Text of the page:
My time in college has been marked by hardships for my favorite football teams. The Tennessee football team is up and down, while the Georgia Southern team is just down. However, this past Saturday offered a clear, concise view of the difference in the two programs. I'll start with Tennessee vs. Vanderbilt.
Coming off an awful campaign last year following the awful hire of Dave Clawson, the Tennessee Vols were picked to finish no higher than 4th or 5th in the SEC East, and were ruled out of bowl contention almost from the get-go. The early season had its ups and downs, and, coming off of the blowout loss to Ole Miss, Tennessee needed a win to become bowl-eligible. The hire of Lane Kiffin was maligned as a rushed decision, just a symptom of the lost time Tennessee had on the recruiting trail. Many questioned his accomplishments and record as a head coach, and few believed his boasting and braying about bringing championships to KNoxville.
The game was marked by terrrible officiating and an excruciating near-interception by Eric Berry that would have broken the record for interception return yards as EB would havve taken it to the house. However, after an atrocious pass interference call gave Vanderbilt a new set of downs with goal to go, Tennessee stepped up its game. Following an amazing open field tackle by freshman sub Stephaun Raines and walk-on Shane Reveiz, weak-kneed Senior Wes Brown caused an intentional grounding that forced Vanderbilt to settle for a field to make the score 24-16. A few minutes later, Brown electrified Neyland Stadium with a play that Vol fans will talk about for years to come.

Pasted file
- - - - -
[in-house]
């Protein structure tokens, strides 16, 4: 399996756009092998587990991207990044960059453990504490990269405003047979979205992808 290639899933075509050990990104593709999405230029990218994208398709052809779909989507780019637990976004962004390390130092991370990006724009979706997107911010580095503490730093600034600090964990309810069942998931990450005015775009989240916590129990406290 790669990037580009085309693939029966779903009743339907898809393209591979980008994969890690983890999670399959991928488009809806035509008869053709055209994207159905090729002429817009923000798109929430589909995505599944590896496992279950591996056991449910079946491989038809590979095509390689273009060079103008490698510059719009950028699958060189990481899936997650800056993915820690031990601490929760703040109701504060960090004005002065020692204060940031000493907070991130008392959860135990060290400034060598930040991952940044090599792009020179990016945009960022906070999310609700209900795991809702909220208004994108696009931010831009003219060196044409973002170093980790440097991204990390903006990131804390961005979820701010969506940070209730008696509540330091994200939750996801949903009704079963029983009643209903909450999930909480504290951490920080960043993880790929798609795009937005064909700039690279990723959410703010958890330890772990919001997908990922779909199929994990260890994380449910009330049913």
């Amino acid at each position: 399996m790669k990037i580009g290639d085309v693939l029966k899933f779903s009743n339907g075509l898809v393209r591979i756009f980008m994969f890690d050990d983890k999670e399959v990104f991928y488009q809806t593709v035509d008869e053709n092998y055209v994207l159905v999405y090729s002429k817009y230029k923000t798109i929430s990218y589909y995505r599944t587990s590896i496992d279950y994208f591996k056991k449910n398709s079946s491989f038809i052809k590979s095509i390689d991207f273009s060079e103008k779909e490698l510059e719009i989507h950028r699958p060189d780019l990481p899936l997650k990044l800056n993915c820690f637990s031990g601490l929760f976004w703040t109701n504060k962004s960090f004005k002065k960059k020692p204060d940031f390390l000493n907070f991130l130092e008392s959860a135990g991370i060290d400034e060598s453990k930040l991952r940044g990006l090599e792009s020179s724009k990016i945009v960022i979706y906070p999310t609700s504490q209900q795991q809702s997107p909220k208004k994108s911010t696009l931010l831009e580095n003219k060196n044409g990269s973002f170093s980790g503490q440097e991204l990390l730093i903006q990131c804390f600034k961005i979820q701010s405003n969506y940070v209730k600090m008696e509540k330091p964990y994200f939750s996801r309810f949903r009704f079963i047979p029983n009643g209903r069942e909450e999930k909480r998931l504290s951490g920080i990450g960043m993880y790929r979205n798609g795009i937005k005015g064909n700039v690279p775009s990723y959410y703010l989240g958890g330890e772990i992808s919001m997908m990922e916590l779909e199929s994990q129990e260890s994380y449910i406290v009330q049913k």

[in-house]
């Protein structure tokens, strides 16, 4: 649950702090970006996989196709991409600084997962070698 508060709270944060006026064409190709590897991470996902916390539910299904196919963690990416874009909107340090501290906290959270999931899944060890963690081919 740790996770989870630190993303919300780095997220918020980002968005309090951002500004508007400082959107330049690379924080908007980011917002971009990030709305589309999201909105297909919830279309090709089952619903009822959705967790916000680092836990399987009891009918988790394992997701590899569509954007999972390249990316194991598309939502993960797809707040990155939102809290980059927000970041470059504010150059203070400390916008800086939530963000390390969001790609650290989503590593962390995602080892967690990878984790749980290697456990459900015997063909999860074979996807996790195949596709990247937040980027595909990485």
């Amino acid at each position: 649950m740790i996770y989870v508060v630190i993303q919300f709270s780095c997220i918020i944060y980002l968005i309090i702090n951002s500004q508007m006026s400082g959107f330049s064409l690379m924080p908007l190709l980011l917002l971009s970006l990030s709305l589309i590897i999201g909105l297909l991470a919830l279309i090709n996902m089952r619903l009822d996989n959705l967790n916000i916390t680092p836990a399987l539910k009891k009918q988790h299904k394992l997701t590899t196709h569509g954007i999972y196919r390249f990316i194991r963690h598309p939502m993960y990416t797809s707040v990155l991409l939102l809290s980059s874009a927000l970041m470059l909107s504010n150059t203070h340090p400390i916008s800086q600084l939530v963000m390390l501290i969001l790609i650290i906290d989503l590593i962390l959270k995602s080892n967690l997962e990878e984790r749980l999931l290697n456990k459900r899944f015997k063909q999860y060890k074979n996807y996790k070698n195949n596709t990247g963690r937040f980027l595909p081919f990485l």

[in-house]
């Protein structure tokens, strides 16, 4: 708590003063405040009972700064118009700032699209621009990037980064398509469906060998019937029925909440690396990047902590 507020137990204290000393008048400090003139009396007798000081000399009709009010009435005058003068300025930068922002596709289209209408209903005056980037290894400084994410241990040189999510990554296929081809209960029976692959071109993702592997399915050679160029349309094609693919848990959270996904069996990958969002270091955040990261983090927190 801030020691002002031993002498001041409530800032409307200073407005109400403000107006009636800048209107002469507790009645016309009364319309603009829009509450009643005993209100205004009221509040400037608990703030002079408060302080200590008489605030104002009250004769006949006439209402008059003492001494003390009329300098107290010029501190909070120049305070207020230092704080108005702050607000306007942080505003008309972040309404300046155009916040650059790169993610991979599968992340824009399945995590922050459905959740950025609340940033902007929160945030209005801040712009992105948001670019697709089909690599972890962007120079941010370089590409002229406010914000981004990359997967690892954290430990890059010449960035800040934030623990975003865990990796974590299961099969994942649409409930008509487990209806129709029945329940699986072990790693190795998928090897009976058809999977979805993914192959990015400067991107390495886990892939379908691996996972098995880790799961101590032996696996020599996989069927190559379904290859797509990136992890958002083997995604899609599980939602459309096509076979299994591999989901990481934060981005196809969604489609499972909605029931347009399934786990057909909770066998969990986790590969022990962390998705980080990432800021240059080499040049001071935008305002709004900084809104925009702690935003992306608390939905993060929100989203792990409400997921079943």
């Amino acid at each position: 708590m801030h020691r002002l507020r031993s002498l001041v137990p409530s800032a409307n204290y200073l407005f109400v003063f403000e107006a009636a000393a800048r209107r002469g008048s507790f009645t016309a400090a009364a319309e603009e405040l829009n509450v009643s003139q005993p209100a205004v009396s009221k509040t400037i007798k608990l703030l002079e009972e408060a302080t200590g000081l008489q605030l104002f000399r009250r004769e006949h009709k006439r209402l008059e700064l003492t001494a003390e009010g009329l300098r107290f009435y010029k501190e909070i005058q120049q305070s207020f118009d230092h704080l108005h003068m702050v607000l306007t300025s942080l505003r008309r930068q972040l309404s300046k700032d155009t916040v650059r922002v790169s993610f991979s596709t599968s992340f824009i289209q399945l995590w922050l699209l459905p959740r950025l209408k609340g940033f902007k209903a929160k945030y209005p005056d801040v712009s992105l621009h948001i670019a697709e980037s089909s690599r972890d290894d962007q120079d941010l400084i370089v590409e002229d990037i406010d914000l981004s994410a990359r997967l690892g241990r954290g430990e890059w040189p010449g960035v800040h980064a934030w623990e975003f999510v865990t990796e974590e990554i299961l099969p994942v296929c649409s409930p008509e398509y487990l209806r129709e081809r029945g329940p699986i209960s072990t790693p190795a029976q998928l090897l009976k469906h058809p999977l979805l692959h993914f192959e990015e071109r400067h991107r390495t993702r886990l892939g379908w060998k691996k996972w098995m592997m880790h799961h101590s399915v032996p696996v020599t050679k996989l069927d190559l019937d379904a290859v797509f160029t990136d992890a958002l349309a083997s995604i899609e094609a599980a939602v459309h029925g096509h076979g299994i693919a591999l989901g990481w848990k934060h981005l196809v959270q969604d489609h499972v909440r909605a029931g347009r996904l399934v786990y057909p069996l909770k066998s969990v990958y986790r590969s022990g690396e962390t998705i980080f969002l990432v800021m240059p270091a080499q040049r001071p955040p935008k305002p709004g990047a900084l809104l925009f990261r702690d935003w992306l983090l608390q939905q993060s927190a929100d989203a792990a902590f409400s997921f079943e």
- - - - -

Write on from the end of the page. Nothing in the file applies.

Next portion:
Vanderbilt QB MacKenzi Adams was forced out of the pocket and wrapped up by Chris "Unblockable" Walker. Trying to make something happen, Adams flung the ball to... Wes Brown. With a shoelace catch, only two Commodores stood between Brown and paydirt. Brown start chugging for the checkerboard, wrapping the football tight to his barrel-chest. One Commodore, an offensive linemen took himself out of the play with a bad angle. But VU freshman standout Warren Norman, who had broken Hershel Walker's freshman all-purpose yards record earlier in the night, had the speed to catch Brown. As Brown crossed the Vandy 10-yard line, Norman launched into the air and latched onto Brown's back. Without a good grip, he slipped down so that his arms strained to encircle Brown's hips. The determined Brown dragged Norman the last 15 or so feet and then it was his turn to launch into the air. As Brown fell into the end zone, Neyland Stadium exploded, the crowd envigorated by Brown's efforts to finally score a touchdown as a Volunteer. The entire defense piled on top of Brown, celebrating his assuredly painful and glorious score.